While it remains the investor’s marmite (you either love it or hate it), having some allocation to gold in a portfolio may not be a bad idea at the moment.
Firstly, the asset can act as a safe haven and, given this is one of the most uncertain economic situations in history and central banks are in uncharted territory, it is hardly surprising investors are reaching for something which has the history and certainty of gold.
Secondly, gold benefits from very low interest rates. We may now enter a world of negative interest rates and, in this environment, gold obviously becomes really valuable as it doesn’t produce a negative yield.
Thirdly, while physical gold does not produce a yield itself and can’t compound, gold mining companies can and do - and are still paying out when many other sectors are now cutting their dividend payments.
Ned Naylor-Leyland, manager of Merian Gold & Silver fund, which is on the Chelsea Selection, is very positive about both gold and silver and, in particular, gold miners.
“Over the past 20 years, gold miners’ profit margins have been under pressure, and sustainable earnings growth AWOL,” he said. “The sector has had brief moments in the sun, but investors have, on the whole, been happy to shun it.
“Yet it is primed to become the next big story in financial markets. Gold miners are in the eye of a perfect storm. The operating environment looks far better than it has done in decades; margins are now set to increase in sustainable fashion as, along with collapsing energy (oil) inputs, gold/silver producer currencies such as the Australian dollar, have fallen by 25-30% versus the US dollar.
“With a firm sector tailwind, genuine and sustainable earnings growth prospects, and a dearth of opportunity elsewhere, the sector is fully dolled-up as the belle of the 2020 ball.”
While you would expect a gold manager to talk positively about his own asset class, a number of more generalist managers have been topping up on gold and gold equities too.
Back in July last year, Vincent Roper, co-manager of Elite Rated TB Wise Investments Multi-Asset Growth fund, was very positive on gold and still holds a number of funds including Merian Gold & Silver.
Vincent Ropers said: “Gold is considered a safe harbour for investors amid gathering market storms. Often investors might opt for government bonds over gold, as they carry interest payments. However, as we see global bond yields declining in reflection of a gloomier growth backdrop, gold becomes more attractive on a relative basis.”
Dr Niall O’Connor, manager of Brooks MacDonald Defensive capital has around 5% invested in gold mining stocks. “When you have low real interest rates gold does better,” he said. “There is no need to hold it when US government bonds have a decent yield, but that is far from the case today. Gold miners are a leveraged play on the asset’s potential.”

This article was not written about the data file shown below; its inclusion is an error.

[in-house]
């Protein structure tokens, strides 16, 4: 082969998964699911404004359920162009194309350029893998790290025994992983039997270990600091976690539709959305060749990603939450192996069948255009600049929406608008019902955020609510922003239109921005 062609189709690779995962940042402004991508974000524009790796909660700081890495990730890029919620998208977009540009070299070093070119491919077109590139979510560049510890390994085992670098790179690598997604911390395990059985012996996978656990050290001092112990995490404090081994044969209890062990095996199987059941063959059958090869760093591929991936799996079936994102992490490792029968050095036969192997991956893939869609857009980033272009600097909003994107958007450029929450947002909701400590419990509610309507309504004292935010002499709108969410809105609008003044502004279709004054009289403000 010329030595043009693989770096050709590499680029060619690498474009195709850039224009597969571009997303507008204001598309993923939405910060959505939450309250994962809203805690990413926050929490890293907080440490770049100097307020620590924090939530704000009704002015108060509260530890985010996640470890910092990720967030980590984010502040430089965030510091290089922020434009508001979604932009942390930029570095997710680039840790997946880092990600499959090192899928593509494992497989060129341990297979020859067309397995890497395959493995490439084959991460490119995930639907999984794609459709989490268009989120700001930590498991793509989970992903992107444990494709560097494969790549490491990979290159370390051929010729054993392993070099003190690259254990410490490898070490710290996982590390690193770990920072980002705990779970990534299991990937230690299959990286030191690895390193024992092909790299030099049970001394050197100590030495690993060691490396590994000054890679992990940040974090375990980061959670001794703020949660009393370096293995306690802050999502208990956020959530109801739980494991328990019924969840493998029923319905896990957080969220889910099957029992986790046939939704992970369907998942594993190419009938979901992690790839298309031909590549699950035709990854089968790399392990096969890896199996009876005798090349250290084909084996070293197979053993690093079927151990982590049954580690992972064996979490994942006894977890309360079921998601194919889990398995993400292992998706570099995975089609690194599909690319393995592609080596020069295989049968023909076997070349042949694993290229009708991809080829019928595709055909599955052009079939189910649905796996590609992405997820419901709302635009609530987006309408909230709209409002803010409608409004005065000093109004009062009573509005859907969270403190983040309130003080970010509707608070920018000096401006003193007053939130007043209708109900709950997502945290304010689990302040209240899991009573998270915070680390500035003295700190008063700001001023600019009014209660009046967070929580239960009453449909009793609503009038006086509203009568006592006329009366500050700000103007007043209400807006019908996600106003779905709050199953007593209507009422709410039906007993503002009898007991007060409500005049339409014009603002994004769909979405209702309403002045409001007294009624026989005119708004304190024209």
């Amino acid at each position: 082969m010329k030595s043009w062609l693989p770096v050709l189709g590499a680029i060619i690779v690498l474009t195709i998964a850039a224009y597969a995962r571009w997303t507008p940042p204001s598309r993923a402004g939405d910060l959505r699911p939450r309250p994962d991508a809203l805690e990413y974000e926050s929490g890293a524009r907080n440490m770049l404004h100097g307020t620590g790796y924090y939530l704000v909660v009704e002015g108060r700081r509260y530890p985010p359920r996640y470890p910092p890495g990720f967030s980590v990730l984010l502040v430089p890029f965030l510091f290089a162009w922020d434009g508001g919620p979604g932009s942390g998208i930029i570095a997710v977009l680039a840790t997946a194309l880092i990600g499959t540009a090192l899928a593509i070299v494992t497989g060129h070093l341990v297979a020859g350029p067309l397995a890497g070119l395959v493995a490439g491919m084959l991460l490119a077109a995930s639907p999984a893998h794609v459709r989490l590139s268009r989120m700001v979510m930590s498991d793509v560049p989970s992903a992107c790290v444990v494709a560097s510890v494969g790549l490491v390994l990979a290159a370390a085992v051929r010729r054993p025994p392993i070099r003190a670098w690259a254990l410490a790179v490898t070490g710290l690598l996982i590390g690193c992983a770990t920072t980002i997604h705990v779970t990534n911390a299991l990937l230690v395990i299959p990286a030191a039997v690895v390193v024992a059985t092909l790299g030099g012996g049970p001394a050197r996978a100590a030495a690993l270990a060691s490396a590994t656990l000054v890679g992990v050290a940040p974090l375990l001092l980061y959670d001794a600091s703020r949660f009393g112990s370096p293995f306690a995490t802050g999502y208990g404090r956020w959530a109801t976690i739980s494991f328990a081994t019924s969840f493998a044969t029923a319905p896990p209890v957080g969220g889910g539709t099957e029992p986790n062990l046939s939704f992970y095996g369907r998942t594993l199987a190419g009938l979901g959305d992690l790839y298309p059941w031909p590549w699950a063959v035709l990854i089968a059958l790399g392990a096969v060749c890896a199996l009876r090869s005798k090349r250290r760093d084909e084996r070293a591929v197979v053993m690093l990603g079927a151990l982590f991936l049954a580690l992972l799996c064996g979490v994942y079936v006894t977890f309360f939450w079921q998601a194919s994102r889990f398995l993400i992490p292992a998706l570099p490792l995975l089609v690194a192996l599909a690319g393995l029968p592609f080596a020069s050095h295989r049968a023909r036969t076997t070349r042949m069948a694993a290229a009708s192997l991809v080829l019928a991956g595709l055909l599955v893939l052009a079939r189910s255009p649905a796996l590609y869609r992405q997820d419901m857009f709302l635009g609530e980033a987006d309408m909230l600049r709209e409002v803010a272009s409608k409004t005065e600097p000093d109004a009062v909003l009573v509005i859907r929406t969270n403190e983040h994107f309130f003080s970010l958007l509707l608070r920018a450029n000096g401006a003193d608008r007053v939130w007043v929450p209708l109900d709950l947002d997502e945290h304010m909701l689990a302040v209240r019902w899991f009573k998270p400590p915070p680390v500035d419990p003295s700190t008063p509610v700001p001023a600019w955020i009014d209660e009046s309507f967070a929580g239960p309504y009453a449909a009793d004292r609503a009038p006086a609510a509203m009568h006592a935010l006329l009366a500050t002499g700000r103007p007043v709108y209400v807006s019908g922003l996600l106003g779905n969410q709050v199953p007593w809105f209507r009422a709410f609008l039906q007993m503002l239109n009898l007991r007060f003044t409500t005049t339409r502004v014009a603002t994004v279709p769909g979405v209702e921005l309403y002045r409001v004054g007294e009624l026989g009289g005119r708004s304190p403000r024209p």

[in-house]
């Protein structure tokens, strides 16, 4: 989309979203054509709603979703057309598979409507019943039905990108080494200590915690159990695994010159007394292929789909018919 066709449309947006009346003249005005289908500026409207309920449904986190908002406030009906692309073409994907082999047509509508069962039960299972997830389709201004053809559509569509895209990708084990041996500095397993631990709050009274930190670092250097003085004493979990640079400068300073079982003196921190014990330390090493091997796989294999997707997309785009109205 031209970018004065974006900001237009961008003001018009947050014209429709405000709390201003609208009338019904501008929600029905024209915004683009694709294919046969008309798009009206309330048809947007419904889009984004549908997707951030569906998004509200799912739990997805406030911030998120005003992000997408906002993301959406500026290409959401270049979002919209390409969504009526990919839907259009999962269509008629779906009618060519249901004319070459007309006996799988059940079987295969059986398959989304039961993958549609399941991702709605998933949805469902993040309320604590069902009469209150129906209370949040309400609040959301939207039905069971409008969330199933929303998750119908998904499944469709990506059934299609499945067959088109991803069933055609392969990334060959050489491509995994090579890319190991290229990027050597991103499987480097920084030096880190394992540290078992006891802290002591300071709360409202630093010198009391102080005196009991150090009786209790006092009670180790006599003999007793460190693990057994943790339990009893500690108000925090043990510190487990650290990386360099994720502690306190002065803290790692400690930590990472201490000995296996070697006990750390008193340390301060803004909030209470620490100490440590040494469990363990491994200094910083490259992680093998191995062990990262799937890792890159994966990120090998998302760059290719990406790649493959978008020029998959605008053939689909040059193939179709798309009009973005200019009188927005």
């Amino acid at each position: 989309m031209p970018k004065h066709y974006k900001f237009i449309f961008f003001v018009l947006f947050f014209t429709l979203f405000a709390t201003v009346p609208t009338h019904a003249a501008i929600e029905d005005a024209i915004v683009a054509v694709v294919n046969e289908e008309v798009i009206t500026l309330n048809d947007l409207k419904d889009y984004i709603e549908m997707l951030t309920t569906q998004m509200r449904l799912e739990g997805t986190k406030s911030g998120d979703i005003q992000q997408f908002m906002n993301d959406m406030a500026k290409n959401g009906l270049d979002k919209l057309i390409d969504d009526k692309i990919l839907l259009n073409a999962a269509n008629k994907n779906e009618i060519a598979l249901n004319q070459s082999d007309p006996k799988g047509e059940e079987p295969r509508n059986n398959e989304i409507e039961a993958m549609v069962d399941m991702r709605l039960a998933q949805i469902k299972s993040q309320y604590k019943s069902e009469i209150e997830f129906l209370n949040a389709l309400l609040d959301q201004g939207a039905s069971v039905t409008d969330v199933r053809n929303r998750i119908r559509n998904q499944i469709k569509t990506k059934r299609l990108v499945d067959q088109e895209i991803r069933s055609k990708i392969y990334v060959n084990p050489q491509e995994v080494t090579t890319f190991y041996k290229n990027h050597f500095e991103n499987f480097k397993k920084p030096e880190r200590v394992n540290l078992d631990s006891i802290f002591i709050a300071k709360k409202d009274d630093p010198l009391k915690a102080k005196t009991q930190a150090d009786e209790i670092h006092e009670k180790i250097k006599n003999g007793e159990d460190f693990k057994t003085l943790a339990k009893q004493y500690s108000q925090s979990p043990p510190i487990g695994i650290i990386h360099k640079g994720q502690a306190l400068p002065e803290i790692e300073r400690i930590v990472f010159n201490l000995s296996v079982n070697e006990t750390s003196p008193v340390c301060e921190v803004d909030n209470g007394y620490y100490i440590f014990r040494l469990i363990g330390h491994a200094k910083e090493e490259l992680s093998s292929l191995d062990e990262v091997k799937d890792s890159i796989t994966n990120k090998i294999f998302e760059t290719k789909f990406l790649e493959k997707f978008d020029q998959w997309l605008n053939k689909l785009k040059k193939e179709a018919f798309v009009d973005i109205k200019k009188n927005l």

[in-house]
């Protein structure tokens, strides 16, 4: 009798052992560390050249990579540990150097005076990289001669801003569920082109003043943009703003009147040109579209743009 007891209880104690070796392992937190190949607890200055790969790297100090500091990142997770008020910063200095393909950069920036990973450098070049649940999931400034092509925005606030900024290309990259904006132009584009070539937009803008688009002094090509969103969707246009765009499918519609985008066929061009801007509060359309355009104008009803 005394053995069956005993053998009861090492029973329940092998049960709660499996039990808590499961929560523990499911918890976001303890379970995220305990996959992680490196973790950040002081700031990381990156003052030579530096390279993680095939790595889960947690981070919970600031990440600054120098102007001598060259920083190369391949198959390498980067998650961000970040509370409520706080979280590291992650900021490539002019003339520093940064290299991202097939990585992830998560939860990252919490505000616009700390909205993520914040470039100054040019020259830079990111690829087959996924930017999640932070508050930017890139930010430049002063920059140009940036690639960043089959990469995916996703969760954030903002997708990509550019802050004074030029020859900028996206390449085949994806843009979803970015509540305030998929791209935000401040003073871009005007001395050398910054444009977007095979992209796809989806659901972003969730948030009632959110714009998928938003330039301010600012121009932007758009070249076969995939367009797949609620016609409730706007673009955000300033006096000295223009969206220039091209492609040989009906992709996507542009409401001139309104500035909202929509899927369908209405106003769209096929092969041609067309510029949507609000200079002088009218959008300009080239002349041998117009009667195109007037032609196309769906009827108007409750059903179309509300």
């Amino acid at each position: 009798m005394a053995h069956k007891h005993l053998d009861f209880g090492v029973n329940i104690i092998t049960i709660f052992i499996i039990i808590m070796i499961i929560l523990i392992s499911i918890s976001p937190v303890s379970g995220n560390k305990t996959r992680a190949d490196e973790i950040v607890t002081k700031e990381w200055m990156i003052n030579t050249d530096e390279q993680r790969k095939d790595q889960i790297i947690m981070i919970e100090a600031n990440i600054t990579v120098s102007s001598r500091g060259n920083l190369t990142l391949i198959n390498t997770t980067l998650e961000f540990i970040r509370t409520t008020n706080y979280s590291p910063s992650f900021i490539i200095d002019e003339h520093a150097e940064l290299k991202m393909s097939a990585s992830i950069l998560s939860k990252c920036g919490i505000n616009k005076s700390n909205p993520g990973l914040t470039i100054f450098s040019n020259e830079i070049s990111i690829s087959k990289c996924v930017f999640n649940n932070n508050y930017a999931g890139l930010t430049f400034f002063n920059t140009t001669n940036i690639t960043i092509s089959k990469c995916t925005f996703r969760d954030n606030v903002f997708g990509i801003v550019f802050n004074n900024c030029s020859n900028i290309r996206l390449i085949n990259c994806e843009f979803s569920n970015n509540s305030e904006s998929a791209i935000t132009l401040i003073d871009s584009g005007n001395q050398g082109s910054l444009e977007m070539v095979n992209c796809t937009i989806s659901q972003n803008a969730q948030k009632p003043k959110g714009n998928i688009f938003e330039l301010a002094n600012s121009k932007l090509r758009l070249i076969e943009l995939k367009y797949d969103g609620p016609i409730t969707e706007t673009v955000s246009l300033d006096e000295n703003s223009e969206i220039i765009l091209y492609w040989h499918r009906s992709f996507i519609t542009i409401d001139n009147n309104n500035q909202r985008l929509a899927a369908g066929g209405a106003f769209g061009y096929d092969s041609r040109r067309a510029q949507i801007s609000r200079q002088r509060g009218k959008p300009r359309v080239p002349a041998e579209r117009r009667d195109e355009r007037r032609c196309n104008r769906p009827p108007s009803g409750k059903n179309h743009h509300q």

John Chatfeild-Roberts, co-manager of Jupiter Merlin Income, has added also some gold mining companies to the fund. “Gold companies will be throwing off cash,” he said. “The cost of extraction has been falling, as it’s an energy intensive business. We bought gold shares on 17 March and, so far, they are up some 40%.”
Single strategy funds have also added to gold miners. For example, Fidelity Asia Pacific Opportunities, which is on the Chelsea Core Selection, has seen the allocation to these companies increase as the manager thinks this sector will be one of the winners over the next decade.
And Henry Dixon, manager of Man GLG Income, which is also a Core Selection fund, holds gold miners too. Holding Centamin has seen its share price perform well recently. “The company reported quarterly results that confirmed the main Sukari mine operations have not been affected by COVID and that they have sufficient staff and supplies to last them through to the end of the next quarter,” Henry said.
“Strong operational performance has also been supported by strength in the underlying gold price. The company also confirmed the payment of an interim dividend.”
Please note that, like all investments, the price of physical gold and gold equities can fall as well as rise. Past performance is not a reliable guide to future returns. You may not get back the amount originally invested, and tax rules can change over time. Darius's views are his own and do not constitute financial advice.